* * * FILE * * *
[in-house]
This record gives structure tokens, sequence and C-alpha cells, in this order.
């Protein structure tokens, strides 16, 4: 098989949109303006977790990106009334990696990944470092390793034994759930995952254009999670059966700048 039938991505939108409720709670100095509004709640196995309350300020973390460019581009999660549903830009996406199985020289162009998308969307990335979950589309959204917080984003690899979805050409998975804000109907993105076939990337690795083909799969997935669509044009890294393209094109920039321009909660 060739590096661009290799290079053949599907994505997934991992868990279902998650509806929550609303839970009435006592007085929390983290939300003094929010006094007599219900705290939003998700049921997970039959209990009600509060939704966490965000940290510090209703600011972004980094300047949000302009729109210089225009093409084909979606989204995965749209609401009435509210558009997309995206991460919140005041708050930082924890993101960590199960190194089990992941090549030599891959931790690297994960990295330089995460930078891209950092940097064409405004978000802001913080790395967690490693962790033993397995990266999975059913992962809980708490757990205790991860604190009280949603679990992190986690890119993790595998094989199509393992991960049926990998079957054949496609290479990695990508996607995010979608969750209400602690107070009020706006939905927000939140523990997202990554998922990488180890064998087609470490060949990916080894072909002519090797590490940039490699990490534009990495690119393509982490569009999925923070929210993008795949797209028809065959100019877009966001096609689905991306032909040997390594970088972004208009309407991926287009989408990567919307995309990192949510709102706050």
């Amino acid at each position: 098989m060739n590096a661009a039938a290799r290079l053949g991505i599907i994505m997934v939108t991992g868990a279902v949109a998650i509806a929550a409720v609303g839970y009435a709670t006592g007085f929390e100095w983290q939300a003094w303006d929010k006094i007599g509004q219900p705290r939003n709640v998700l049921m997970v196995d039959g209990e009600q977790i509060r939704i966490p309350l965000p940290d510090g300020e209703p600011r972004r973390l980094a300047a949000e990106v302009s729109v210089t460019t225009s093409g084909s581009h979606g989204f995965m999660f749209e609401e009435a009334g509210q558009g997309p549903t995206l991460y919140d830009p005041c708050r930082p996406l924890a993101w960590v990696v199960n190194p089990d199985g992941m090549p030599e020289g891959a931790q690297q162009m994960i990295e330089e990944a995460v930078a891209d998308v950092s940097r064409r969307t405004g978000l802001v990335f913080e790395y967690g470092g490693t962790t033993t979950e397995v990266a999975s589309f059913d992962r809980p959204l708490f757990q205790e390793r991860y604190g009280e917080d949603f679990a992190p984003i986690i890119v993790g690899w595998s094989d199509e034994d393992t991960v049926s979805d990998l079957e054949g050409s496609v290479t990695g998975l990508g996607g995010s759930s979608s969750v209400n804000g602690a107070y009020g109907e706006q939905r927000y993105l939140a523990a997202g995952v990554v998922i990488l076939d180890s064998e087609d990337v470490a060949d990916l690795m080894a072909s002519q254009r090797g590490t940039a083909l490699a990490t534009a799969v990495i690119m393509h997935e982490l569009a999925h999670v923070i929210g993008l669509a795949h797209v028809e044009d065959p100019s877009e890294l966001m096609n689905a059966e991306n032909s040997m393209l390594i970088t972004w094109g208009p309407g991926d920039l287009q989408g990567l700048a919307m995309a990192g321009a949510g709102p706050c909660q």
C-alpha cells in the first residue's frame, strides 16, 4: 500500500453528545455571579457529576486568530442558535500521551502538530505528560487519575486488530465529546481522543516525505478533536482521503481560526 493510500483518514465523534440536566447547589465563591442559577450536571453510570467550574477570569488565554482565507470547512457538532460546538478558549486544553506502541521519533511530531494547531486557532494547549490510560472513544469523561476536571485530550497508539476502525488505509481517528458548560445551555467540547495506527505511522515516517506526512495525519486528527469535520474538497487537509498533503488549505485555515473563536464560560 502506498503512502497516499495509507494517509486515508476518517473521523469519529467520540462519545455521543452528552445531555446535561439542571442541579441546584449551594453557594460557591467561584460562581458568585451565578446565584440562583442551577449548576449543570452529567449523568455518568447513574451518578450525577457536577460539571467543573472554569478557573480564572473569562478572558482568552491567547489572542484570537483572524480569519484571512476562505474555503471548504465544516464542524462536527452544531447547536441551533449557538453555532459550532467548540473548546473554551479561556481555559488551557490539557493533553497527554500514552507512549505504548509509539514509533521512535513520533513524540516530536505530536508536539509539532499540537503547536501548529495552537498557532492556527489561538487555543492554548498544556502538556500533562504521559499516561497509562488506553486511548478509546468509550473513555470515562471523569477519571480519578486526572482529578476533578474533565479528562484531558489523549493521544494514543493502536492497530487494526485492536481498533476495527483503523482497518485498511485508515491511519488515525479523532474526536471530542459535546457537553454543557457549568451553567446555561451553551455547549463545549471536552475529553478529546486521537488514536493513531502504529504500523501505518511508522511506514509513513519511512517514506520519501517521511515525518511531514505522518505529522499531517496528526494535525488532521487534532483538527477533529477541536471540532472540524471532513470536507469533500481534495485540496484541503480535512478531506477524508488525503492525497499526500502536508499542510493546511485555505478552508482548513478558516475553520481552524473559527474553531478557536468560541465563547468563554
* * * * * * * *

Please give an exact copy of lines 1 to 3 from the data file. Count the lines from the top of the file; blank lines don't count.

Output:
[in-house]
This record gives structure tokens, sequence and C-alpha cells, in this order.
């Protein structure tokens, strides 16, 4: 098989949109303006977790990106009334990696990944470092390793034994759930995952254009999670059966700048 039938991505939108409720709670100095509004709640196995309350300020973390460019581009999660549903830009996406199985020289162009998308969307990335979950589309959204917080984003690899979805050409998975804000109907993105076939990337690795083909799969997935669509044009890294393209094109920039321009909660 060739590096661009290799290079053949599907994505997934991992868990279902998650509806929550609303839970009435006592007085929390983290939300003094929010006094007599219900705290939003998700049921997970039959209990009600509060939704966490965000940290510090209703600011972004980094300047949000302009729109210089225009093409084909979606989204995965749209609401009435509210558009997309995206991460919140005041708050930082924890993101960590199960190194089990992941090549030599891959931790690297994960990295330089995460930078891209950092940097064409405004978000802001913080790395967690490693962790033993397995990266999975059913992962809980708490757990205790991860604190009280949603679990992190986690890119993790595998094989199509393992991960049926990998079957054949496609290479990695990508996607995010979608969750209400602690107070009020706006939905927000939140523990997202990554998922990488180890064998087609470490060949990916080894072909002519090797590490940039490699990490534009990495690119393509982490569009999925923070929210993008795949797209028809065959100019877009966001096609689905991306032909040997390594970088972004208009309407991926287009989408990567919307995309990192949510709102706050």